Economics for Environment- Enriching the Environment

Soaring international temperatures, thanks to the intense debate that revolves around global warming - purportedly the earth’s next disaster flick - make it a particularly contentious task.

March 10, 2014 11:23 IST | India Infoline News Service

Soaring international temperatures, thanks to the intense debate that revolves around global warming - purportedly the earth’s next disaster flick - make it a particularly contentious task. June 5, World Environment Day, is perhaps a good occasion to sit back and take stock of the state of our environment. There’s just one problem. Soaring international temperatures, thanks to the intense debate that revolves around global warming - purportedly the earth’s next disaster flick - make it a particularly contentious task.

World Environment Day was established by the United Nations General Assembly in 1972 to mark the opening of the Stockholm Conference on the Human Environment. Another resolution, adopted by the General Assembly the same day, led to the creation of UNEP.

The agenda is to give a human face to environmental issues; empower people to become active agents of sustainable and equitable development; promote an understanding that communities are pivotal to changing attitudes towardsenvironmental issues ; and advocate partnership which will ensure all nations and peoples enjoy a safer and more prosperous future. World Environment Day is a people's event with colourful activities such as street rallies, bicycle parades, green concerts, essays and poster competitions in schools, tree planting, as well as recycling and clean-up campaigns.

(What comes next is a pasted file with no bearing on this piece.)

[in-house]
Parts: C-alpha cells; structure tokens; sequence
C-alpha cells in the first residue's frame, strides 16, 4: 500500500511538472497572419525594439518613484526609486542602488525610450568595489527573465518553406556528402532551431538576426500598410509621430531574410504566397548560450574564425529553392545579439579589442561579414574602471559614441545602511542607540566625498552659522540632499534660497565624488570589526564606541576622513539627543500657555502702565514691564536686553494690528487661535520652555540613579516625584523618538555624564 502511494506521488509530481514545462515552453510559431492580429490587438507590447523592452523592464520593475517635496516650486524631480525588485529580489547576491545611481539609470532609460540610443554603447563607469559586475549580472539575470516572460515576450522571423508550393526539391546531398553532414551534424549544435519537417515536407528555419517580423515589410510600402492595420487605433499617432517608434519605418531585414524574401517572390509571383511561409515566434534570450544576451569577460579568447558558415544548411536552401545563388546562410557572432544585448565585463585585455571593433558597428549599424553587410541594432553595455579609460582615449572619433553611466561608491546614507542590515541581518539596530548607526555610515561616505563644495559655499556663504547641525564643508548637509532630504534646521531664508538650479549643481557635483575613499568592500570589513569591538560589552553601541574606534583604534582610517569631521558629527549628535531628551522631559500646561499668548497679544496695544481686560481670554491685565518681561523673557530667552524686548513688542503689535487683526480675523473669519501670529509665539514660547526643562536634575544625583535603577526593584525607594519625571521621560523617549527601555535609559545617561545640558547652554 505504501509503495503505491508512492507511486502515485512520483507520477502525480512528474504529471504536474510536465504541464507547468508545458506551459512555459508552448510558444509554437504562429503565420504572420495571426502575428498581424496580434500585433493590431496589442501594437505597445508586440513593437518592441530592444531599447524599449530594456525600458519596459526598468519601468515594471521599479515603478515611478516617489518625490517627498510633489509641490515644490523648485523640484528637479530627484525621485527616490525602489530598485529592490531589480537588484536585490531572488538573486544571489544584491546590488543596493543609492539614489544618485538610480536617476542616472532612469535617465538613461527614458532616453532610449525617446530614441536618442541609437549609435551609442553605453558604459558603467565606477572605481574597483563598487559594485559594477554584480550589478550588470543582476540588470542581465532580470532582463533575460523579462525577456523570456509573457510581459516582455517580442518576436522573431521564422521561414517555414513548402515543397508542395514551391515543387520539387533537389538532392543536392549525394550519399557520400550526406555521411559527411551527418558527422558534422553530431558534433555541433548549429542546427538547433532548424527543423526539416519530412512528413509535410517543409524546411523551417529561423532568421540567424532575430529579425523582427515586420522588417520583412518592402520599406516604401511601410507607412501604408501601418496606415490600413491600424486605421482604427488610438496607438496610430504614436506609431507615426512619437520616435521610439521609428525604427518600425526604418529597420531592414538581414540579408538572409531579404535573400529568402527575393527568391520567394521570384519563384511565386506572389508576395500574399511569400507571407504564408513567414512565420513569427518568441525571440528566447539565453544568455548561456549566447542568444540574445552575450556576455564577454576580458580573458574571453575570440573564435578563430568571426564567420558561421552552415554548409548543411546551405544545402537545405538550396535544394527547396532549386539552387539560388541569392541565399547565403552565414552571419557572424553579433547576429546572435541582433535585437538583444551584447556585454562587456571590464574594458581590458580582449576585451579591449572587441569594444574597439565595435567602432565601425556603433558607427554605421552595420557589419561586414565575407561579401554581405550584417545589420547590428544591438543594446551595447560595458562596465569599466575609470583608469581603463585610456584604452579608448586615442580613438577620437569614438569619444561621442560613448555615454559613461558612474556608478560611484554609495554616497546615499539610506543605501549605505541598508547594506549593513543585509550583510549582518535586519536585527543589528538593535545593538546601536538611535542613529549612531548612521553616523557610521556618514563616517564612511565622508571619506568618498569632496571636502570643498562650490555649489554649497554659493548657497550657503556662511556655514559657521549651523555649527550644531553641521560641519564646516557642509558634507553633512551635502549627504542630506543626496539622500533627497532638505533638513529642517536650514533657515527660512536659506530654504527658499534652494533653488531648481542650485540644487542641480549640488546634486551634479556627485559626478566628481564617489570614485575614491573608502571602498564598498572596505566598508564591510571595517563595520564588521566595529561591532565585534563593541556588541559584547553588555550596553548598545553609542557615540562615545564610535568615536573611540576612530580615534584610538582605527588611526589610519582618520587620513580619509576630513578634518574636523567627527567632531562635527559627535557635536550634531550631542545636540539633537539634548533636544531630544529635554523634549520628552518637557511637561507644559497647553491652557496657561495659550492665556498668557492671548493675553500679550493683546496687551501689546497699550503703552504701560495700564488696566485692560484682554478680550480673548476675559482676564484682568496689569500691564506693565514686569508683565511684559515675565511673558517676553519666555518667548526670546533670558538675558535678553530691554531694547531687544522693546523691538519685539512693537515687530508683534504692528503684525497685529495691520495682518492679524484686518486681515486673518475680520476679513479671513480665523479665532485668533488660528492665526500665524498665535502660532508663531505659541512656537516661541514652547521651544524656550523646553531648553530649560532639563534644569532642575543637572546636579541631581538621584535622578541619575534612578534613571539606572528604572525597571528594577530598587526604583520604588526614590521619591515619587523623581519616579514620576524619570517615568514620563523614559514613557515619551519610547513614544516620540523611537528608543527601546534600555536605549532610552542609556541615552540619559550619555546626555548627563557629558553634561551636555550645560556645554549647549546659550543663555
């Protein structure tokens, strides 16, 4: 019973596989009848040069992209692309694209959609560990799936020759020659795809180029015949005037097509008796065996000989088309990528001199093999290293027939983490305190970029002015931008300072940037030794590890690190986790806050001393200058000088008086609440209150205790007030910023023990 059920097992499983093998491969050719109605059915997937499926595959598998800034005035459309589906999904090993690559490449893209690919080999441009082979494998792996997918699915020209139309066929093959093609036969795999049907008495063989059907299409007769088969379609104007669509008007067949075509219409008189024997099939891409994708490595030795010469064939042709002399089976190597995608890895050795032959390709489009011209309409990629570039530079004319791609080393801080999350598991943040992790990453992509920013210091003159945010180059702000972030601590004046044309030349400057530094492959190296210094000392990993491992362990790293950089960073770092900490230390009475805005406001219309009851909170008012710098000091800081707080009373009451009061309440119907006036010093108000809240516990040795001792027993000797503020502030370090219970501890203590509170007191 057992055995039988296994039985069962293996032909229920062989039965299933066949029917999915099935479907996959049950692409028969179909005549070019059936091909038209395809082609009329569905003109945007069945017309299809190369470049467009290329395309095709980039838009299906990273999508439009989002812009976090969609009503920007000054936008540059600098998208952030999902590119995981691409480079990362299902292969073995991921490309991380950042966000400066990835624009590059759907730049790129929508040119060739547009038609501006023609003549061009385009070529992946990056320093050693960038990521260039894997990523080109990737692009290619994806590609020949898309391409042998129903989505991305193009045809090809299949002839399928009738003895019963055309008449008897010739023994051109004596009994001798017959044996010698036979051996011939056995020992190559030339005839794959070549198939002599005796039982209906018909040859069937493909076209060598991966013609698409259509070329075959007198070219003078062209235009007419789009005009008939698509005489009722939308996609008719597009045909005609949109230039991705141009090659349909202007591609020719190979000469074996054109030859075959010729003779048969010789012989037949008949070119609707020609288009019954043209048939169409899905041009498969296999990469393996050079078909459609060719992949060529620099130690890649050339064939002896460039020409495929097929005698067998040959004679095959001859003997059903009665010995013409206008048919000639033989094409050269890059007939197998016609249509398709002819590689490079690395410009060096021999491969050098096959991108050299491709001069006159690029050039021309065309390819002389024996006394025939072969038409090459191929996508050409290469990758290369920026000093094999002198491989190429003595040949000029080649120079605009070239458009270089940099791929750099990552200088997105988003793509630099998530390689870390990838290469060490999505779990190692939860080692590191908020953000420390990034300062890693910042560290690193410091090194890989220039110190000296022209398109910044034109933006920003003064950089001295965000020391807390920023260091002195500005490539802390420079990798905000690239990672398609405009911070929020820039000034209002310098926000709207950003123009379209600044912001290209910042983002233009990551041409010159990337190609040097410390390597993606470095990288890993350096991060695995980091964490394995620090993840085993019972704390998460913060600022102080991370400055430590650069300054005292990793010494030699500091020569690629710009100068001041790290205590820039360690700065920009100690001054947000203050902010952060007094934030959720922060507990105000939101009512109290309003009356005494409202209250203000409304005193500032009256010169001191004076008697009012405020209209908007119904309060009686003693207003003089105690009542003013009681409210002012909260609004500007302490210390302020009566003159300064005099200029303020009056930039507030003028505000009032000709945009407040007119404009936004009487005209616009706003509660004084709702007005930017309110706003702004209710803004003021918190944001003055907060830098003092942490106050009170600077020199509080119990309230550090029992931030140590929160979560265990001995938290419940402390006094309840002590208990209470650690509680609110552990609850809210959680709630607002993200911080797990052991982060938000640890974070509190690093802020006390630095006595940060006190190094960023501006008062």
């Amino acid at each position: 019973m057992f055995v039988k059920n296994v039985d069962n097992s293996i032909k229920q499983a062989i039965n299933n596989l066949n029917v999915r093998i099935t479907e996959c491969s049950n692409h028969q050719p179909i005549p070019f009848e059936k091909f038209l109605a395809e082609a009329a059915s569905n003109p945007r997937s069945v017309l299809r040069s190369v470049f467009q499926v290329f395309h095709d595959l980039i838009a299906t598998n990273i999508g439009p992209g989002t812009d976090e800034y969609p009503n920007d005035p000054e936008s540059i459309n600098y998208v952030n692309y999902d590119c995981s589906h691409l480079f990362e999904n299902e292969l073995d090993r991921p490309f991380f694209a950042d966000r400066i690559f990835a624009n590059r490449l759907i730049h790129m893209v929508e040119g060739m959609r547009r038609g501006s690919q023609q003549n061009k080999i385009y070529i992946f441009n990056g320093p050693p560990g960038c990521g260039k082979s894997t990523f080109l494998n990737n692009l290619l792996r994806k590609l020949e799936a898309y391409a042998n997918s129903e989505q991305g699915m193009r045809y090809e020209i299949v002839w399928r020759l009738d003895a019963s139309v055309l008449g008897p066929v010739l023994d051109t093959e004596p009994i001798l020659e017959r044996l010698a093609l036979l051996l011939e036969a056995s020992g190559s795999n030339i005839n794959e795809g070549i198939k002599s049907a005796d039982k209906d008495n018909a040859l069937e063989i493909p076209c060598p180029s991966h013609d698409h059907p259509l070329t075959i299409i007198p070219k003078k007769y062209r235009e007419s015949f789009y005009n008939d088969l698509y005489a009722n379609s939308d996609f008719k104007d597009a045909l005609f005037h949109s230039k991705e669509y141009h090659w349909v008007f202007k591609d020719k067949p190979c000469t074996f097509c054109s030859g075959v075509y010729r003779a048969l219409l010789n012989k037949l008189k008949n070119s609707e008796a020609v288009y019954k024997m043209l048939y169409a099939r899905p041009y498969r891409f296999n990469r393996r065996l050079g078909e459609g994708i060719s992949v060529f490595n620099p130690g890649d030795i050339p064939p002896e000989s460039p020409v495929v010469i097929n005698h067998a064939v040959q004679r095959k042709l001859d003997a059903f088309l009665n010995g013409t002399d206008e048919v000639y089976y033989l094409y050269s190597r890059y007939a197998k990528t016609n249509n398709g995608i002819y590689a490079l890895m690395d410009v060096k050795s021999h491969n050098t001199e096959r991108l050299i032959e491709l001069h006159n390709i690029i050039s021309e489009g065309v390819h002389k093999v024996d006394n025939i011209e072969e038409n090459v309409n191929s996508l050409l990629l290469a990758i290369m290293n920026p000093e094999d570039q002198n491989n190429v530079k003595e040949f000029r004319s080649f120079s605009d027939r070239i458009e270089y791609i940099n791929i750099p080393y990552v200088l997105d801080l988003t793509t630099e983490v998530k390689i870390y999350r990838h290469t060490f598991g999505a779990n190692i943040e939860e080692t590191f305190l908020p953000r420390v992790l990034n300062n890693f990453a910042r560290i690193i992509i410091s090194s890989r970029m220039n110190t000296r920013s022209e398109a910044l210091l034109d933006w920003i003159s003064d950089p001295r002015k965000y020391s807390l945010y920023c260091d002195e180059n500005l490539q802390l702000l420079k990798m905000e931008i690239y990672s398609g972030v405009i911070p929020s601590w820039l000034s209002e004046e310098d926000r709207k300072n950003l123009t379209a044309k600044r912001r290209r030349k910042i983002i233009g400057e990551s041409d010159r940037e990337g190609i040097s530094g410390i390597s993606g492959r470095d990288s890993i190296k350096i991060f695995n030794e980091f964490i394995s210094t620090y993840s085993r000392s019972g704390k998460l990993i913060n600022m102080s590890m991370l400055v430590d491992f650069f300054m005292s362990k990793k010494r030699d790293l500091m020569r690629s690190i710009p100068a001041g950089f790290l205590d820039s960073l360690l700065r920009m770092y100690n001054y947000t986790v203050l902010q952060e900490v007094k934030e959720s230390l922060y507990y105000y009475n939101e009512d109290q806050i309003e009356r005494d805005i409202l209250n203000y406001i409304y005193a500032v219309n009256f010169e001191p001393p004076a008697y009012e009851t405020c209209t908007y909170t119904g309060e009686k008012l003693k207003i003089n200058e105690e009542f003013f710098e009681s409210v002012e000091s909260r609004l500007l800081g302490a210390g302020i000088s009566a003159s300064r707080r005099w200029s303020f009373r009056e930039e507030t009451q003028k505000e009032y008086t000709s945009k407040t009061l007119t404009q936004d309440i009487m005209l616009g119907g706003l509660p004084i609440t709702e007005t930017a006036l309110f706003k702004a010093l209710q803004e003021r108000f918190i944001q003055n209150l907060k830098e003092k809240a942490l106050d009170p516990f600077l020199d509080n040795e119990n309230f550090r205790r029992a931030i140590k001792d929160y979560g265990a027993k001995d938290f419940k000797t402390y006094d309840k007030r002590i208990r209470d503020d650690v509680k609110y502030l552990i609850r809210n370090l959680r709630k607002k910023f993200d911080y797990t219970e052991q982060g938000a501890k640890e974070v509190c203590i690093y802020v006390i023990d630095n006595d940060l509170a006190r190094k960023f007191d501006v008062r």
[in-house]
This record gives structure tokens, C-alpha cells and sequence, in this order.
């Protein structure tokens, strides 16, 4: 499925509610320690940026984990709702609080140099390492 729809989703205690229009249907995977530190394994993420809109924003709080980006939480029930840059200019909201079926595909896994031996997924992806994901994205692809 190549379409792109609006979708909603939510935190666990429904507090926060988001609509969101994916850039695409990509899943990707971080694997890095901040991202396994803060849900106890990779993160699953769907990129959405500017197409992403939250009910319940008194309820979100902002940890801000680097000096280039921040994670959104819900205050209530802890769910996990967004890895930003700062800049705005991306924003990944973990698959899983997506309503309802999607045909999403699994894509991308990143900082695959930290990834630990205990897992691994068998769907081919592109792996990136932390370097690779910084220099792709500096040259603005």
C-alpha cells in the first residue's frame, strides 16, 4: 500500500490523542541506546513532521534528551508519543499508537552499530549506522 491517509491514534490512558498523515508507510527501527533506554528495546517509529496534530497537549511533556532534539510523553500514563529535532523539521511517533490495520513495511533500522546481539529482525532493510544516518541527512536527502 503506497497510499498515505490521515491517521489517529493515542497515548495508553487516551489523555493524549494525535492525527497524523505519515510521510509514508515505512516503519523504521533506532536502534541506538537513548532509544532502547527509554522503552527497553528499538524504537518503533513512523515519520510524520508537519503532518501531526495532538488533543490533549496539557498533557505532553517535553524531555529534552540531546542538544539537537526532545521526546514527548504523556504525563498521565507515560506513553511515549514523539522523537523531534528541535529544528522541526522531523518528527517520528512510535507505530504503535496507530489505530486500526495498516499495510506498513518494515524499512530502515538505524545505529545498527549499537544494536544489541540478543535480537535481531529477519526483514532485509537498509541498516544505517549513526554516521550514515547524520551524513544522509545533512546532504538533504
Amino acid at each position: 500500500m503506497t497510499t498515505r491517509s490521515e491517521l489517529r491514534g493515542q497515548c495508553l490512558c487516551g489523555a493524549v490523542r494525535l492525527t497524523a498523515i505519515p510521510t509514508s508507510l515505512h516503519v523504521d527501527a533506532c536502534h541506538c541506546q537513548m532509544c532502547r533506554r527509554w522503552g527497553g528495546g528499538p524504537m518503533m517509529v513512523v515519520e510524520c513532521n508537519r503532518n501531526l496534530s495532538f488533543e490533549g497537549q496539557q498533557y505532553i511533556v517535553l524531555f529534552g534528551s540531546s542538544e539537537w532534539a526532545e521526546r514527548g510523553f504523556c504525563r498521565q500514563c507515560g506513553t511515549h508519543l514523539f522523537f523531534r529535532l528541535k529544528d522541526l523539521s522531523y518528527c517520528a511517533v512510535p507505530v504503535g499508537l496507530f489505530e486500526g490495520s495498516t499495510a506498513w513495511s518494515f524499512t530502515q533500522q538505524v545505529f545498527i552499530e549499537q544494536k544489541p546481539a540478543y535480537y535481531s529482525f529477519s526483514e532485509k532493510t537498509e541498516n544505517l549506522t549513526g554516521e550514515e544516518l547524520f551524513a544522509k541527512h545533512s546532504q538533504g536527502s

Natural and man-made environmental resources - fresh water, clean air, forests, grasslands, marine resources, and agro-ecosystems - provide sustenance and a foundation for social and economic development.

Mexico hosts the 2009 World Environment Day on June 5. The theme for 2009 has been chosen by UN Environment Programme as Your Planet Needs You-UNite to Combat Climate Change. It reflects the urgency for nations to agree on a new agreement at the crucial climate convention meeting in Copenhagen later in the year, and the links with overcoming poverty and improved management of forests.

The main reason is that in our society the environment has become a scarce resource. Since economics is about how to tackle scarce resources, it can often be useful when dealing with environmental problems.

One way of using economics is to ensure that the costs and the benefits of environmental measures are well balanced. Although it is difficult to estimate costs and benefits, there is an increasing demand that this is done

The Greek word "oikos," household, is the root of both "economics" and "ecology." It suggests complementarities between these disciplines. Yet economists and ecologists often miss opportunities to work together.

Effects of Economic Activities on Environment

It is a rare day when the newspaper does not cover a topic related to natural resources or the environment. The supply of electricity and water to households, farms and business; disputes between states over water rights; pollution caused by industry and traffic - these problems and many more are of growing concern to numerous and more varied groups of people.

It's a fact! too many people are using too much energy. Not only is this causing an energy crisis, almost every environmental problem-global warming, acid rain, smog, destruction of rain forests, pollution of oceans is occurring because of our tremendous energy consumption. Due to rapid modernization of our society during the past fifty years, energy use has increased dramatically. Controlling the use of energy and reducing its negative impact on our planet is presenting us with a serious problem.